Caps look to put slip, sliding Rangers away


NEW YORK -- One of the problems with playoff hockey is darned if a team doesn't have to come back every spring and attempt to repeat or improve upon past glories.

Year after year the Washington Capitals didn't mind the assignment since theirs was a less than impressive playoff history. In 10 series spread over seven seasons, they had won three, lost seven.

In 1990, however, the Caps beat the New Jersey Devils in six games, then brushed aside the New York Rangers in five. They were Patrick Division champs for the first time. Despite being swept by the Boston Bruins in the Wales Conference final, the season was regarded as the club's most successful.

It is now time to try to improve upon that run and, dead ahead beginning tonight in Madison Square Garden (8:30 p.m., Ch. 20), is the team that to this day squeals that last year's series was an aberration -- the Rangers.

Off their performances of the last month, the Caps appear to be the ones on the rise, the team jumping a couple of places in the standings by going 9-3-3 in March. Meanwhile, the Rangers weren't only blowing first place, they barely held onto second and, if the season had gone another week or so (heaven forbid), they might have missed the starter's gun in the Stanley Cup Marathon altogether.

While winning just twice in their last dozen games, the Broadway Blues gave indication that all was not right in the clubhouse either, some of the star players taking pot shots at coach Roger Neilson after being benched for lack of production.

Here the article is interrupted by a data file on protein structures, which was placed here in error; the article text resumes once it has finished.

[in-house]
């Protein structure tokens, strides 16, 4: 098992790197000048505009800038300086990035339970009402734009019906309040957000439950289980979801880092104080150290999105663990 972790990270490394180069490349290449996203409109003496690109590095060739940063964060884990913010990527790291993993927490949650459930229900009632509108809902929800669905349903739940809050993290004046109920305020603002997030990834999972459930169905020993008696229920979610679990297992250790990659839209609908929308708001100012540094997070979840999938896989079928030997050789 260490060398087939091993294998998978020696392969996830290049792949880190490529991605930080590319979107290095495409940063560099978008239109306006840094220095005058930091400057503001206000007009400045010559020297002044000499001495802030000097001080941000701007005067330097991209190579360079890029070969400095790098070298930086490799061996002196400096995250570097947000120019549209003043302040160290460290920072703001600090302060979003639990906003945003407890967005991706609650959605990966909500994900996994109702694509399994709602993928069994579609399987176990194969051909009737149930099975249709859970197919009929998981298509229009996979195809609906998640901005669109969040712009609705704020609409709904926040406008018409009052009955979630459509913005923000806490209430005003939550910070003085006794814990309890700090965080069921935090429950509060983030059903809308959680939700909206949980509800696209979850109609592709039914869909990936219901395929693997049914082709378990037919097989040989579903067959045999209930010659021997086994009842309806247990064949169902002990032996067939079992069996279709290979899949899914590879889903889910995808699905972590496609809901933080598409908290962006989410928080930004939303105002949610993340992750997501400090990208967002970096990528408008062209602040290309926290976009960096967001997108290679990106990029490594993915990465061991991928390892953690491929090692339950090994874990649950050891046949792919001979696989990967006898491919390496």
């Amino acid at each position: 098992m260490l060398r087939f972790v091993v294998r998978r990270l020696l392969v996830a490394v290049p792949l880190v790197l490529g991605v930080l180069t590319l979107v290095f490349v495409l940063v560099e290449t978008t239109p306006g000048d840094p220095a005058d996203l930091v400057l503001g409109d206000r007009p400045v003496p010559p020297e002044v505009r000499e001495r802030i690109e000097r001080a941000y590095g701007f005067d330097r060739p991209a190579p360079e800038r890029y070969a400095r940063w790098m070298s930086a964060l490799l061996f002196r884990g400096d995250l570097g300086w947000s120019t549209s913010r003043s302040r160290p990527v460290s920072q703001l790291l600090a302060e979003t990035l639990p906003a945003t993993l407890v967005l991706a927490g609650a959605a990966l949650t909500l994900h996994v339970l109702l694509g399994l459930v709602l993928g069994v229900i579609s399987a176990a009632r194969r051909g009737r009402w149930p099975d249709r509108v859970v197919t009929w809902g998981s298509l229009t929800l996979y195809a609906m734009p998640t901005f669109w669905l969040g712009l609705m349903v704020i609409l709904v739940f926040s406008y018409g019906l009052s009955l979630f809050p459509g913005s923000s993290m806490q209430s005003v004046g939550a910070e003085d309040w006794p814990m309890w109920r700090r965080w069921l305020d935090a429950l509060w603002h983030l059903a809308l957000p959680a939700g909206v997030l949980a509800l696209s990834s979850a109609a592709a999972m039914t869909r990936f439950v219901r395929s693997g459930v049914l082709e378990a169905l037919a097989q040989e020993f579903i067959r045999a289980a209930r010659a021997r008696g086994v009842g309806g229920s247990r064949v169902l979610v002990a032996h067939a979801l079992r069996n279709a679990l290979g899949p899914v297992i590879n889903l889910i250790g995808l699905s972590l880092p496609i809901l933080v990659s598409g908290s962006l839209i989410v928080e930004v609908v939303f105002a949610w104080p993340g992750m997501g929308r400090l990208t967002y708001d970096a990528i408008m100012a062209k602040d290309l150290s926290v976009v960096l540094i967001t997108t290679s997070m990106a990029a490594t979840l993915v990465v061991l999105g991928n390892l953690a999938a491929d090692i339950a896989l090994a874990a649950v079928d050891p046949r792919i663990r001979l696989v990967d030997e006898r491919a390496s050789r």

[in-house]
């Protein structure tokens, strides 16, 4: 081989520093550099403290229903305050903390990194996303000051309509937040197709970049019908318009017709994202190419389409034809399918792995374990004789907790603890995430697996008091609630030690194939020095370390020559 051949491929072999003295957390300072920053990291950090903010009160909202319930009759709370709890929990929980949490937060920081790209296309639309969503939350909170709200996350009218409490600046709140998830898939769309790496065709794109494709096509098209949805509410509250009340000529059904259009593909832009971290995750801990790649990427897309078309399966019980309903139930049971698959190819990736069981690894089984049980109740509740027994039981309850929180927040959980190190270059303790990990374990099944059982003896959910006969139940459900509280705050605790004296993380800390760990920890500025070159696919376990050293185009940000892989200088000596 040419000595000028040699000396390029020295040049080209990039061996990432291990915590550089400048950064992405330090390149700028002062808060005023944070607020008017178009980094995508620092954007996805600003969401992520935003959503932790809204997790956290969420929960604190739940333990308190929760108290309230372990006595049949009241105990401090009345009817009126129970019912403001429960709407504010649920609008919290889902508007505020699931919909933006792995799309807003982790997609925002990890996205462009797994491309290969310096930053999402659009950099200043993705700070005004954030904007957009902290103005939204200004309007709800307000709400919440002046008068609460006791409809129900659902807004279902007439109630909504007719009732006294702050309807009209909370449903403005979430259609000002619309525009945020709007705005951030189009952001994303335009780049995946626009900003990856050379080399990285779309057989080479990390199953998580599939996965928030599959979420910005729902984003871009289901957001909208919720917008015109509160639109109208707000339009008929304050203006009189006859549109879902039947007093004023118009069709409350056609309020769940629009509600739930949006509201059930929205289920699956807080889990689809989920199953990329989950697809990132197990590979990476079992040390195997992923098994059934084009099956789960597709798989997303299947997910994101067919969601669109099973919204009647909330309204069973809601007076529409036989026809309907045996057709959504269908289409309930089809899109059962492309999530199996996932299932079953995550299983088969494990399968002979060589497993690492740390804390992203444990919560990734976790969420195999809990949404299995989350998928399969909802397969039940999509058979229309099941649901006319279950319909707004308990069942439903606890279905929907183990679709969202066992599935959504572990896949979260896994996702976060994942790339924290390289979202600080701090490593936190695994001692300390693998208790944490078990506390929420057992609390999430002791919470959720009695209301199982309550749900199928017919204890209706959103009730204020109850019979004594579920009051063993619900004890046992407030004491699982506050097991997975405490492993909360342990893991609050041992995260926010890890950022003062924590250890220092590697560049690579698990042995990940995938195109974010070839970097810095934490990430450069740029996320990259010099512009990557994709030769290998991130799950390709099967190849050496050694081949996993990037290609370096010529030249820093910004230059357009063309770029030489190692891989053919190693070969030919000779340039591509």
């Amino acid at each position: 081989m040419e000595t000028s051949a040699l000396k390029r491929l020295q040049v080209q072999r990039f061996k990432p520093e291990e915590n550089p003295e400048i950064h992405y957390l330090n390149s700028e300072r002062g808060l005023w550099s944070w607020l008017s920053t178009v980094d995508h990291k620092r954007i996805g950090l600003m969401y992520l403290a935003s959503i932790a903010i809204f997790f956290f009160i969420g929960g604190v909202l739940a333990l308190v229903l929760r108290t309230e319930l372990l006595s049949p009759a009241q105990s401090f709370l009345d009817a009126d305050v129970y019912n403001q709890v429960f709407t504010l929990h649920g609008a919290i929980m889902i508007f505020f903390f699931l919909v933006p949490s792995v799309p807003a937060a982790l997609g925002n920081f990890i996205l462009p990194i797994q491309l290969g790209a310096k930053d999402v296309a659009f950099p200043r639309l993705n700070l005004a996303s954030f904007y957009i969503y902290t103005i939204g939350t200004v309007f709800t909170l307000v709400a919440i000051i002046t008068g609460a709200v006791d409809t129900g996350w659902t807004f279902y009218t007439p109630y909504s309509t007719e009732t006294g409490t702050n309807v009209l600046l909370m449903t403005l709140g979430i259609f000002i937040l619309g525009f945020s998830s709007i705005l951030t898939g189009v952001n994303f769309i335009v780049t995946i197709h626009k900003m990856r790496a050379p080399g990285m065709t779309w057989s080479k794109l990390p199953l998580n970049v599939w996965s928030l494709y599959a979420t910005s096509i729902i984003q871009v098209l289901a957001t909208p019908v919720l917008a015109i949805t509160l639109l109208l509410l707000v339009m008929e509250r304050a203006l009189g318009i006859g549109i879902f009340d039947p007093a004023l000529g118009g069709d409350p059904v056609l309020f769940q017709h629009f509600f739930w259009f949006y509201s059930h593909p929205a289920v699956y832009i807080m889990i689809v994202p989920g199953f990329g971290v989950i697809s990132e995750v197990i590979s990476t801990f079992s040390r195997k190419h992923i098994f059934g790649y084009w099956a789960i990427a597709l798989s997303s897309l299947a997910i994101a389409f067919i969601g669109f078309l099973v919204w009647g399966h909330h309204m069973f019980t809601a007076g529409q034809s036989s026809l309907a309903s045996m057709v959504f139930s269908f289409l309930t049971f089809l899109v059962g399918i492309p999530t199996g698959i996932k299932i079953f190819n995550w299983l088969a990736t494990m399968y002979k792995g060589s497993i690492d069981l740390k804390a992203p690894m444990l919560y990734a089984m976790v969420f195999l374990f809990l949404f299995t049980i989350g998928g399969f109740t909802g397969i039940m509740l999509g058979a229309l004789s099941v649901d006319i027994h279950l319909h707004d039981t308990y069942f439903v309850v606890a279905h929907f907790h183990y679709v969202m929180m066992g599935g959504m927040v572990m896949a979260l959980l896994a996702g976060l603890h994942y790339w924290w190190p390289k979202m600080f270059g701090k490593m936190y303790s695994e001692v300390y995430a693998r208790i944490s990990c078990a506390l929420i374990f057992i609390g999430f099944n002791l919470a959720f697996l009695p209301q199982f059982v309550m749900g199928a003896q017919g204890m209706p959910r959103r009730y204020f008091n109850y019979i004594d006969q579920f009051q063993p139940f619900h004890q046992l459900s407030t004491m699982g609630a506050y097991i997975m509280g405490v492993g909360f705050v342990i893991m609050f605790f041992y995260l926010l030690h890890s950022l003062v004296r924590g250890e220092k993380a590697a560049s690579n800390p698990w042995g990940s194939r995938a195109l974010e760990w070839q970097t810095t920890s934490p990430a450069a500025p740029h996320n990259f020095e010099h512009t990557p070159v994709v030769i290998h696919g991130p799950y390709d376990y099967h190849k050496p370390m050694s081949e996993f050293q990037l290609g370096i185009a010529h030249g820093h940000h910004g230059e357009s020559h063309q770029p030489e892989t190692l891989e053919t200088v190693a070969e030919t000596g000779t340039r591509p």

But, as anyone who follows hockey knows, a goal at just the right time can turn a team around almost instantaneously. The problem with the Rangers lately is they haven't been scoring much and Bernie Nicholls and John Ogrodnick have been cited as the reason.

"We're both big boys," Neilson said of his talk with Nicholls after he sat him out, "and we both realize we've got to beat Washington. That's more important than any other issue by far."

When compared with the other teams in the Patrick Division, the Capitals come off as Camp Friendly. Thing is, the Caps are a defense-oriented team, a huge plus in the playoffs, but the backline is hurting right now. Gone for a month is their second best defensive defenseman Mikhail Tatarinov (hamstring) and for tonight's game Al Iafrate (reason fuzzy).

The team is confident, nonetheless, coach Terry Murray explaining, "We feel we can draw on the success we had in the playoffs last year and I'm convinced we're a better team now than then."

The main reason for such thinking is goalie Don Beaupre, who has been nothing short of sensational for about a month and who pointed out, "Last year, we thought we could win. This year, we know we can."

John Druce, the star of last year's blitz of New York with nine goals in the five games, is hopeful of a fast start. "If we get the first goal, they might say, 'Here we go again,' and we can go from there."

After riding in first place most of the season while the Caps languished in fifth, much is expected of the Rangers, who are constantly reminded by their sweet-talking fans that they haven't won the Stanley Cup for more than half a century.

"The pressure is on them to win the first two at home," said a grinning Dino Ciccarelli. "All we have to do is split."


Washington's Channel 20 will carry the games in the Big Apple tonight, Friday and next Thursday with Home Team Sports doing games 3-4-6 Sunday, next Tuesday and Saturday a week. HTS has the Penguins-Devils game on a delayed basis tonight (11:30) and will be picking up two games on the alternate nights the Norris and Smythe divisions are playing.

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